The Air Force hit a brick wall when it proposed to conduct war games in Tate’s Hell State Forest.
During two meetings held to discuss an Air Force proposal, opponents raised numerous questions and objections to the project.
The military use of state property was proposed by Gulf Regional Airspace Strategic Initiative (GRASI), a plan to create options in the Panhandle to relieve Eglin Air Force Base’s crowded airspace.
At the August 29 scoping meeting, about 200 area residents were shocked to learn that in Oct. 2012, the Air Force signed an agreement giving the go-ahead for the military to use about 400,000 acres in Tate’s Hell State Forest and in the Blackwater River State Forest for military exercises.
Outcry against the war games was practically universal at that meeting, with only David Butler of Carrabelle offering limited support. “If you’re doing anything that will help create jobs here, obviously I’m for it,” he said.
Attendees at the formal scoping meeting were offended on being told the Air Force representatives would not answer questions because it was against policy.
Military spokesmen read a script explaining that increased air traffic has become a problem over Eglin and additional space is needed to conduct non-hazardous training for special forces stationed there. Non-hazardous training consists of groups of fewer than 20 individuals dropping from aircraft or conducting covert land maneuvers, without the use of live ammunition.
Activities would also include groups of up to 70 soldiers camping in the forest for up to a week at a time.
In addition to existing helipads belonging to the Florida Forestry Service, the Air Force wants to use forest roads as runways for fixed wing aircraft. The Air Force also wants to deploy trailer-mounted, temporary and mobile radar, telemetry and training emitters to simulate an integrated air defense system.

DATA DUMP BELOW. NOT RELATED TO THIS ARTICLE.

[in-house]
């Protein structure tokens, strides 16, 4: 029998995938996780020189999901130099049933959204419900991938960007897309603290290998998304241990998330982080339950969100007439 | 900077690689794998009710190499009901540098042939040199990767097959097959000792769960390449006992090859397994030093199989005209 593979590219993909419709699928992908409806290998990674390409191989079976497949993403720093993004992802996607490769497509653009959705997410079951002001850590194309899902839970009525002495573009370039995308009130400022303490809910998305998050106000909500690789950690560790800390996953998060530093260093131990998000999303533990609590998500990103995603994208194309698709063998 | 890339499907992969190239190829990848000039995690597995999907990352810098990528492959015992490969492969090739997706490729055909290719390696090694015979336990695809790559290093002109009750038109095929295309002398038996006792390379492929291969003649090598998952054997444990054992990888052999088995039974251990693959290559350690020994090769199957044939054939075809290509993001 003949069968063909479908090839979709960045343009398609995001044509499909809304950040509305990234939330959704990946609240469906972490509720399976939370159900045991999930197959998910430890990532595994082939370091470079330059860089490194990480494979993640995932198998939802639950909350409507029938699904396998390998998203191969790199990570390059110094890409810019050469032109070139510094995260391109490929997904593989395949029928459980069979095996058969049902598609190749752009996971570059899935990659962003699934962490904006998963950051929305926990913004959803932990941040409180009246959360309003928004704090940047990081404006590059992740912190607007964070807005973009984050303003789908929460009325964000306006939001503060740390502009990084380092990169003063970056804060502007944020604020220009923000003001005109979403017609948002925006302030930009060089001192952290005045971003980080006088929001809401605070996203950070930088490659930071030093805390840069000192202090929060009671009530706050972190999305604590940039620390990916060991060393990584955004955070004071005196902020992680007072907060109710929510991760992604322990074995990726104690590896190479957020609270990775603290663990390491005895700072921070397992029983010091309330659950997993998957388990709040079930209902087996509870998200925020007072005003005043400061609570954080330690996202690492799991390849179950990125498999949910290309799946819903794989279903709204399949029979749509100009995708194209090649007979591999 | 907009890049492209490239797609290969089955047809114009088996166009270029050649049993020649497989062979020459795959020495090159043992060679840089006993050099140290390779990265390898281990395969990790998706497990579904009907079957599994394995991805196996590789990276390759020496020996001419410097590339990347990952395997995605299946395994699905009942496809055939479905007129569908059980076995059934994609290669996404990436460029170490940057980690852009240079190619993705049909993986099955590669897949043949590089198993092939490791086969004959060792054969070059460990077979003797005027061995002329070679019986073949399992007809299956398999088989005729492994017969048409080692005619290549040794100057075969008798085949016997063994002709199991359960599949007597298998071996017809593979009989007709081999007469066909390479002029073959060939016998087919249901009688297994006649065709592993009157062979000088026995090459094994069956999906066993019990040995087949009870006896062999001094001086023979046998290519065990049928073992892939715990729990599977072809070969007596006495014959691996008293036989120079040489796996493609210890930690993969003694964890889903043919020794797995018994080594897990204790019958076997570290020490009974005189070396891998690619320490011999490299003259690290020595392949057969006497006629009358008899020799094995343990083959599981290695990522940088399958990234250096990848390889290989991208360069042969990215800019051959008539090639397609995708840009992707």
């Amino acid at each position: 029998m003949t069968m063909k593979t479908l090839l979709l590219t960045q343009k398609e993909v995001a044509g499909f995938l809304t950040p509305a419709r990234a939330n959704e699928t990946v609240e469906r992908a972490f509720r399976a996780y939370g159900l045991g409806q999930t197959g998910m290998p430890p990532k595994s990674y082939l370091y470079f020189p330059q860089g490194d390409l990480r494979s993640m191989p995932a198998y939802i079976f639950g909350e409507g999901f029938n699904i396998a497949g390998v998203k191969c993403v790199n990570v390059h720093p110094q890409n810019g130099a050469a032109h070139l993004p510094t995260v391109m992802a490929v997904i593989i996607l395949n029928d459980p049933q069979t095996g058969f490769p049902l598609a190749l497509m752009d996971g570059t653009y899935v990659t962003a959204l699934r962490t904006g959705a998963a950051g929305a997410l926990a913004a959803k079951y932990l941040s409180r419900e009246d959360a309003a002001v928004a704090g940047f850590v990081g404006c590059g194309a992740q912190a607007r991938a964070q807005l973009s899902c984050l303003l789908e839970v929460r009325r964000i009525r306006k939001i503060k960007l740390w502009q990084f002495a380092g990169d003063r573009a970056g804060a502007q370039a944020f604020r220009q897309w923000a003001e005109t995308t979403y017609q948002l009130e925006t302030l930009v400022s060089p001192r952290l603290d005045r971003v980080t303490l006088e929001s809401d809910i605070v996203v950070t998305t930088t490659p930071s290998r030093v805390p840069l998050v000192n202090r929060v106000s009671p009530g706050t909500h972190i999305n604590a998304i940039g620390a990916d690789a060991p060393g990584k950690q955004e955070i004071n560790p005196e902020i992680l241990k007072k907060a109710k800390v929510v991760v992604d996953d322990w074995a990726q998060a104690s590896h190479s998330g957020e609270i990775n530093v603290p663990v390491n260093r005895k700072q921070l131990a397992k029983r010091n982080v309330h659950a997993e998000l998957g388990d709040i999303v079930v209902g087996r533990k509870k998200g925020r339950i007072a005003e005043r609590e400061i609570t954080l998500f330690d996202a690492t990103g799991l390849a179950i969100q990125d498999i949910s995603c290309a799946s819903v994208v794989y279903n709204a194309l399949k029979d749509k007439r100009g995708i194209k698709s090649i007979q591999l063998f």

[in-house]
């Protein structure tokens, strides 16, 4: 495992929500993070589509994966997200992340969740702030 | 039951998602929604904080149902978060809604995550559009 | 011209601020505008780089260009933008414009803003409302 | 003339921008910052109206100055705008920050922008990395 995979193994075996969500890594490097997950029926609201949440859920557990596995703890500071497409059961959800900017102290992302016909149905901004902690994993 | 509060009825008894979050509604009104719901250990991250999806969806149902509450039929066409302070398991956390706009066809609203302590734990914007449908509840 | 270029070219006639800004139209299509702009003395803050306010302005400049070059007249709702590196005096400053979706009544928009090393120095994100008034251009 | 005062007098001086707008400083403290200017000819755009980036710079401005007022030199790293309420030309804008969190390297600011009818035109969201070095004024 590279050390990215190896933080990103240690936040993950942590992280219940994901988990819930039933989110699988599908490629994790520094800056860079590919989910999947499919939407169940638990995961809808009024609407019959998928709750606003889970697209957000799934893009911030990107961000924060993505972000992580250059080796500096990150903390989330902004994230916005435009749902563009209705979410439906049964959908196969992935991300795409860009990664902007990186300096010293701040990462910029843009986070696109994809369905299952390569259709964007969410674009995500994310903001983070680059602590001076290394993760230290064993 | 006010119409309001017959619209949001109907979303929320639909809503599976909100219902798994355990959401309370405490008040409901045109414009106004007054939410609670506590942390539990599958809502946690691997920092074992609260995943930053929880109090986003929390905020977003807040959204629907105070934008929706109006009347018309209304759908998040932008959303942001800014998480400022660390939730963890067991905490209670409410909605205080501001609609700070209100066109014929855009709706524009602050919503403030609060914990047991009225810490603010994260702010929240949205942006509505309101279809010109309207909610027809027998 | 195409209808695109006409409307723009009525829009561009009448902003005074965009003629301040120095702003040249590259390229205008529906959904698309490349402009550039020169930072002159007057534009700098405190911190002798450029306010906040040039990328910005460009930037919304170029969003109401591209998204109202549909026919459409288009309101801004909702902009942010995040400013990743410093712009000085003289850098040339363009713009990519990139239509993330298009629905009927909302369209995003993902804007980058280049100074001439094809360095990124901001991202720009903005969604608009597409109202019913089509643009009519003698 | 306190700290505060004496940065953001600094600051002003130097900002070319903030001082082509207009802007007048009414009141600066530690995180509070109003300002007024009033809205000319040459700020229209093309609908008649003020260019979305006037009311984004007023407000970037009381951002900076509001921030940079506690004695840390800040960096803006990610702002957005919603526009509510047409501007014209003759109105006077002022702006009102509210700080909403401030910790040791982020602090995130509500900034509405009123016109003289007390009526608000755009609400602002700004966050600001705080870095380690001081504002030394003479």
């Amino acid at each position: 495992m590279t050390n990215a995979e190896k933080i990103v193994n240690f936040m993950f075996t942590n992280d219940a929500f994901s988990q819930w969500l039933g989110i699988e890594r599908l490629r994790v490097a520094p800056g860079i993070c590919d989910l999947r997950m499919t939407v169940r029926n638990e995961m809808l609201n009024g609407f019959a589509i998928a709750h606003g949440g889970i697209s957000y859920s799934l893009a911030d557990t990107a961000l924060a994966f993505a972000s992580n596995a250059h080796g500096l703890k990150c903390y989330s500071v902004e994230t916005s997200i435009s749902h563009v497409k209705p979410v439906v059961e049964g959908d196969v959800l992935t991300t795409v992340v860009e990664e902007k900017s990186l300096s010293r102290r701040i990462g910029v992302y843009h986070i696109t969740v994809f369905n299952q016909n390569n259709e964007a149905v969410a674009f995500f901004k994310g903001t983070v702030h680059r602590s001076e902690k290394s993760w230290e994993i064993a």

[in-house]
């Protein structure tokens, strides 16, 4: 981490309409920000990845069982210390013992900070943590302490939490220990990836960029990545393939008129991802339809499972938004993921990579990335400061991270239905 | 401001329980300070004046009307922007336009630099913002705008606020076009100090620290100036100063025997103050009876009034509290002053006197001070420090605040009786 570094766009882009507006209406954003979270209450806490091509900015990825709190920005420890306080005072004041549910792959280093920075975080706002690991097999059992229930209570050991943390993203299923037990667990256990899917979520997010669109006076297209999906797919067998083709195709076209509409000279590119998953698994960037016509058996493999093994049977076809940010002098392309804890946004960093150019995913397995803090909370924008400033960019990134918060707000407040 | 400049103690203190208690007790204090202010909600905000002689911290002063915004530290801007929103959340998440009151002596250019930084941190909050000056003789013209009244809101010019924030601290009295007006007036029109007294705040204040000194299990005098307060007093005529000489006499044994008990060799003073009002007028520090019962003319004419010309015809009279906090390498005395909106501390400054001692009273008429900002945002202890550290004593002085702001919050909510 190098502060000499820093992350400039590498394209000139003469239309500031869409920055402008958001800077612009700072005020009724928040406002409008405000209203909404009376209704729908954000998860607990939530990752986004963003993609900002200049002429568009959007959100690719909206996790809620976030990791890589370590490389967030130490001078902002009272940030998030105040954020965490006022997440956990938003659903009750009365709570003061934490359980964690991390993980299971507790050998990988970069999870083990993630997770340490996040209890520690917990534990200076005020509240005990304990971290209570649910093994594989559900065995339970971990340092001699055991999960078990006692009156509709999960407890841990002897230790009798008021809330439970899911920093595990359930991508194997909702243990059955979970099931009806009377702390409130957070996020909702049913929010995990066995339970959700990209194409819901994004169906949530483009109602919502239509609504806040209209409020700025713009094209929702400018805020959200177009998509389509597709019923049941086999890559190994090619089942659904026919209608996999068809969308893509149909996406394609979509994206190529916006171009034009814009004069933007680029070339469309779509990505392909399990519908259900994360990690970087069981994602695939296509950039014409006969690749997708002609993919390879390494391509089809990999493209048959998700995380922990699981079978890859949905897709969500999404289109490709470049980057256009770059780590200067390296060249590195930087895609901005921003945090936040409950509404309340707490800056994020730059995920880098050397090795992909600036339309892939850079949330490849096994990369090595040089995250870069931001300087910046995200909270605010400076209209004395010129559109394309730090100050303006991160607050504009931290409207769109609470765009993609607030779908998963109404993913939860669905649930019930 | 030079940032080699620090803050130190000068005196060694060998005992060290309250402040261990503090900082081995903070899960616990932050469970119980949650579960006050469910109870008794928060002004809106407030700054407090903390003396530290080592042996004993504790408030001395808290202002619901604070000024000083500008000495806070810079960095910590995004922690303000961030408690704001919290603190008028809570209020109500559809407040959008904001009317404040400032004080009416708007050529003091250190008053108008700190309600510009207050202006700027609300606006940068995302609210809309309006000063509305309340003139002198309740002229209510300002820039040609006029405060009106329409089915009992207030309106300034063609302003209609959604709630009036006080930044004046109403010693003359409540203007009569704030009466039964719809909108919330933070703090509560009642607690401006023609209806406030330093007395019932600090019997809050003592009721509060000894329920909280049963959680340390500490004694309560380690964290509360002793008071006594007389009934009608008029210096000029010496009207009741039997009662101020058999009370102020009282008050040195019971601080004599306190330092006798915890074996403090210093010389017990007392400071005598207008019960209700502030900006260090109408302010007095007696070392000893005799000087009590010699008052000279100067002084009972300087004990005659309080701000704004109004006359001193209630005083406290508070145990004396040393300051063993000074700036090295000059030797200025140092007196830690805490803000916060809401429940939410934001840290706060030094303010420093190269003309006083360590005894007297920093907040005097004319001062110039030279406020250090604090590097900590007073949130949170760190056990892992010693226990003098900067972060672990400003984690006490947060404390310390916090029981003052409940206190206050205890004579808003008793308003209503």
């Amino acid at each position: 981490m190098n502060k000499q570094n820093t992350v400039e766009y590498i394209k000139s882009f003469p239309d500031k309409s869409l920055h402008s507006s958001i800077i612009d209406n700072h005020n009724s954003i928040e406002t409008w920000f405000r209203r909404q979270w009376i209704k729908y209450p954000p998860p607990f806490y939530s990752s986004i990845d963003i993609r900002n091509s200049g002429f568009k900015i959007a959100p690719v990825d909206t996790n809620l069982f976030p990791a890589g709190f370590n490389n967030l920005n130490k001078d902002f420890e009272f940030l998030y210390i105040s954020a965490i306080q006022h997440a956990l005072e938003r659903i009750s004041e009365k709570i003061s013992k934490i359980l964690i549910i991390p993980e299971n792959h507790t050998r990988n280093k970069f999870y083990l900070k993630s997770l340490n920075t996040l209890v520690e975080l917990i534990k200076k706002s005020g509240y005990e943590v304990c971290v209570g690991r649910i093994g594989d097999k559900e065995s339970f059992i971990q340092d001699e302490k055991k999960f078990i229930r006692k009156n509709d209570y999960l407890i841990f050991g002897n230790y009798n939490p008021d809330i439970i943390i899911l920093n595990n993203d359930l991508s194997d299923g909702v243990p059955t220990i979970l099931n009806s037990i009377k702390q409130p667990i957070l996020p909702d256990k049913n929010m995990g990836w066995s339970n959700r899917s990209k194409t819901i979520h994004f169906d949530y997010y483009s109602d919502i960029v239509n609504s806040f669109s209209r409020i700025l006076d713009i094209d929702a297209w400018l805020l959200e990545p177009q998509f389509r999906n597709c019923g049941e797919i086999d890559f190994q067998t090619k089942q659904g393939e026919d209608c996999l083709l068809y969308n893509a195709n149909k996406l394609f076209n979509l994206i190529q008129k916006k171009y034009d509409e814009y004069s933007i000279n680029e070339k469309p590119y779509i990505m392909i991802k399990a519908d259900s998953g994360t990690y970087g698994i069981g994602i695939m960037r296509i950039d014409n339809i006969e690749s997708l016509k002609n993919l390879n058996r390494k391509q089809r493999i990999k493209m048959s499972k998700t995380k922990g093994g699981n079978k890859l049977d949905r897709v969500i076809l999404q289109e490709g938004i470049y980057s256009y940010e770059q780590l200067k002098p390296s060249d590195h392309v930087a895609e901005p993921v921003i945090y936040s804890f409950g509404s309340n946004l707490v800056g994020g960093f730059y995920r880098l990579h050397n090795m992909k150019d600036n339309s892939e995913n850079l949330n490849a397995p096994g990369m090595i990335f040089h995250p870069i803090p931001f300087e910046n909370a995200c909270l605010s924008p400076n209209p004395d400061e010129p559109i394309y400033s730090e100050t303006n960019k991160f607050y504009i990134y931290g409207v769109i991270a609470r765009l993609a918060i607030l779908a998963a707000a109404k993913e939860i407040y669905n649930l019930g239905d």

Col. Shawn Moore, commander of the 96th Civil Engineer Group conducted the first meeting. After numerous speakers condemned the proposed war games, he appeared visibly shaken.
County Commissioner Cheryl Sanders, who lives near Tate’s Hell, was among the speakers and expressed strong opposition to the maneuvers.
The second meeting held Dec. 12 was hosted by the Air Force and the Florida Forest Service jointly. Military uniforms were notably absent at the town hall type get together and questions were encouraged.
Eglin was represented by two civilian representatives, Mike Penland, deputy director for range and airspace sustainment at Eglin Air Force Base, and John Mathers, project director for GRASI. State Forester Jim Karels led this meeting.
The audience was told that questions raised by Sanders had prompted organization of a second discussion.
Ken Weber, Tate’s Hell State Forest’s first manager, said no decision had been made about military use of the forest. He said the town hall meeting was to discuss a memo of understanding that might lead to a memo of agreement.
The meeting’s organizers openly admitted December meeting was an attempt to undo damage from the first discussion. “The last scoping meeting was not that great,” said Penland.
A dozen speakers expressed concern that war games in the forest would lead to chemical and noise pollution, restrict use of air space by private citizens and emergency aircraft and interfere with other forest activities including ecotourism, which is of growing importance to the regional economy.
Once again, opposition to the proposed military use was universal among speakers.
Karels assured the audience there would be continued discussion of the proposal and no decision had been made to allow military exercises in Tate’s Hell. A draft of the required environmental impact statement for the project is expected to be complete sometime early in 2014.